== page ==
Maundy Thursday, 2017



a poem by Tyehimba  Jess, American poet, born 1966, author of Leadbelly, 2005 and Olio, 2016.  This poem, 2014, is from Split This Rock’s The Quarry: a social justice database




 Head of a crozier belonging to Jacques de Vitry, elephant ivory and bone, 1216 – before 1240.  Musee des Arts Anciens du Namurois, Namur, Belgium on display at the Metropolitan Museum of Art, NY in the autumn of 2016 in an exhibition about the claim of peoples of several faiths on Jerusalem


the war speaks at night
with its lips of shredded children,
with its brow of plastique
and its fighter jet breath,
and then it speaks at daybreak
with the soft slur of money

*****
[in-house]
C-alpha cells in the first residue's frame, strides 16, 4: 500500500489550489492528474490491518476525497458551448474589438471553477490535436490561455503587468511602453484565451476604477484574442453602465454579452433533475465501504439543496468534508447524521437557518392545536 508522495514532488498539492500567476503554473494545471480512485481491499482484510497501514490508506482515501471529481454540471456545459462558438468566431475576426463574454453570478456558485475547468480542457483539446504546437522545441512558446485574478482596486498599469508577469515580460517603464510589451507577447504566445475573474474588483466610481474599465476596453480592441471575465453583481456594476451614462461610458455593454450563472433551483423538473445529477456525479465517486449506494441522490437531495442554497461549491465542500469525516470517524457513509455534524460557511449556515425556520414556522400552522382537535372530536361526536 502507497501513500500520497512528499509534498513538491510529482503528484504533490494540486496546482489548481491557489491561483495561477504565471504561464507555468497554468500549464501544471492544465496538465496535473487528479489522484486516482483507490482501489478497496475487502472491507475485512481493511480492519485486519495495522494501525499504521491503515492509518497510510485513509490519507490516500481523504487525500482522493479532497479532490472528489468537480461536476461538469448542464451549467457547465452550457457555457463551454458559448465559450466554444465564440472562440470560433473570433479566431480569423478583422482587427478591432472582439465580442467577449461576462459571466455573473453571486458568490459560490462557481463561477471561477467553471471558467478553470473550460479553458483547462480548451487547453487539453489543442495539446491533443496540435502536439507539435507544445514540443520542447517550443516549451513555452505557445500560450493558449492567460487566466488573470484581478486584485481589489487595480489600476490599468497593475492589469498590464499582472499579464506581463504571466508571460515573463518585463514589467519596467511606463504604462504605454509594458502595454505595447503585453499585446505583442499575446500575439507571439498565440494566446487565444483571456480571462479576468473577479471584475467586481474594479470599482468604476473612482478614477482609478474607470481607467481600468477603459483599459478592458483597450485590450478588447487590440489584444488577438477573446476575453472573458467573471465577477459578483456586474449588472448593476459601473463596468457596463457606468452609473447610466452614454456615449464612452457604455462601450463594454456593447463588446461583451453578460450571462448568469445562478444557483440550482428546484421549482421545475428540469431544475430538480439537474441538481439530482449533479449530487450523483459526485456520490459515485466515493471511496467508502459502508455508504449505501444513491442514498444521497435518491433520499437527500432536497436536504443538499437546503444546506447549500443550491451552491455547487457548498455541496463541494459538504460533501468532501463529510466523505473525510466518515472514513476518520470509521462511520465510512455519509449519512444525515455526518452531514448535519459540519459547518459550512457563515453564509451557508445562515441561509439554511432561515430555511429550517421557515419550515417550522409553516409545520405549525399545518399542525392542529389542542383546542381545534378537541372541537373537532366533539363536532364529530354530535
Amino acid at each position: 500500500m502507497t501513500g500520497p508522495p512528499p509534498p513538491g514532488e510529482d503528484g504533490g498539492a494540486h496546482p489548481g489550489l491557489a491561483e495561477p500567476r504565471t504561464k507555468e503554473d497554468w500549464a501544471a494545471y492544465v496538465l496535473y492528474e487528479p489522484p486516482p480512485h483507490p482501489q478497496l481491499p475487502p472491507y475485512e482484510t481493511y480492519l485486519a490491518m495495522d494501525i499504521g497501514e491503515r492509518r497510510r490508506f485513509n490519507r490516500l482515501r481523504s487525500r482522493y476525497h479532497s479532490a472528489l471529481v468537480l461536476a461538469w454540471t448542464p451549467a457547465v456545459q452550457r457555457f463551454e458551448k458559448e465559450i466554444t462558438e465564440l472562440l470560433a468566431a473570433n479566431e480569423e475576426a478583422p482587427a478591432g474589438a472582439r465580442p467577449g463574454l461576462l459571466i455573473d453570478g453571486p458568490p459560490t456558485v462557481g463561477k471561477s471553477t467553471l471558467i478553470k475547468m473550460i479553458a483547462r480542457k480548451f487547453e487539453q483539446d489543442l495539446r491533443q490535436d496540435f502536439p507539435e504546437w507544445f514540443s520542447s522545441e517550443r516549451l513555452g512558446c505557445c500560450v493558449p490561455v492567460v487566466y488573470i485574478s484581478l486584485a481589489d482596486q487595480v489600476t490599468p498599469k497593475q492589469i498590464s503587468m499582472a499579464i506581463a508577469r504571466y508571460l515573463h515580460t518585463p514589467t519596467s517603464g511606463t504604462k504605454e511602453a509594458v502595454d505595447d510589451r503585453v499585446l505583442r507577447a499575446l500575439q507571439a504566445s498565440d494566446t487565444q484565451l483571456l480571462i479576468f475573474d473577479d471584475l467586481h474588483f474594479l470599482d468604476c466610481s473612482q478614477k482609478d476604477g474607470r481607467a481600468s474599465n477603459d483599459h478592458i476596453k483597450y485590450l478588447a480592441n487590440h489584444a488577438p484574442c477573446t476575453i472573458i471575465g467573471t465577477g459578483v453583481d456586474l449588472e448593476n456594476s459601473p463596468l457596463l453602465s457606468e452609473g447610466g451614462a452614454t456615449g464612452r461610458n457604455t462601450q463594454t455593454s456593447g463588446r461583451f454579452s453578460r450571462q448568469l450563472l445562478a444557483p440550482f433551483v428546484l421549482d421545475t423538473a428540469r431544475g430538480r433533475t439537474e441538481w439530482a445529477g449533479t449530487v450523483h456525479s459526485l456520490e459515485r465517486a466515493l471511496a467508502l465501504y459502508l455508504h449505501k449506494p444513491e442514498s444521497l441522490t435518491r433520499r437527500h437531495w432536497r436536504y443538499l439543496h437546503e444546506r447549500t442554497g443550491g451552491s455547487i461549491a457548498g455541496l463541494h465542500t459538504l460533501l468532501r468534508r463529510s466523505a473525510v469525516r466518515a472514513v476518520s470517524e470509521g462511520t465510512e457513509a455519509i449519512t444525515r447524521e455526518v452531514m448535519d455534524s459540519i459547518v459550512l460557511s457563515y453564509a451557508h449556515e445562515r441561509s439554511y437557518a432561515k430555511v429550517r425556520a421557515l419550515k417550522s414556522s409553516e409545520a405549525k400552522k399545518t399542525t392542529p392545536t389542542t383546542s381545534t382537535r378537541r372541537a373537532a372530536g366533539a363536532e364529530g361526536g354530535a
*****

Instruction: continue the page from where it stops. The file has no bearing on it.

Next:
unfolding leaf upon leaf.
it speaks between the news
programs in the music
of commercials, then sings
in the voices of a national anthem.
it has a dirty coin jingle in its step,
it has a hand of many lost hands,
a palm of missing fingers,
the stump of an arm that it lost
reaching up to heaven, a foot
that digs a trench for its dead.
the war staggers forward,
compelled, inexorable, ticking.
it looks to me
with its one eye of napalm
and one eye of ice,
with its hair of fire
and its nuclear heart,
and yes, it is so human
and so pitiful as it stands there,
waiting for my hand.
it wants to know my answer.
it wants to know how i intend
to show it out of its misery,
and i only want it
to teach me how to kill.



The Western, Christian Civilization, 1965, plaster, wood, oil.  Leon Ferrari, 1920-2013, Argentinian.  Loaned to an exhibition about International Pop at the Philadelphia Art Museum in the spring of 2016



The artist was commenting on the use of ideology, of no matter what kind and no matter the culture or civilization or time period, to kill people.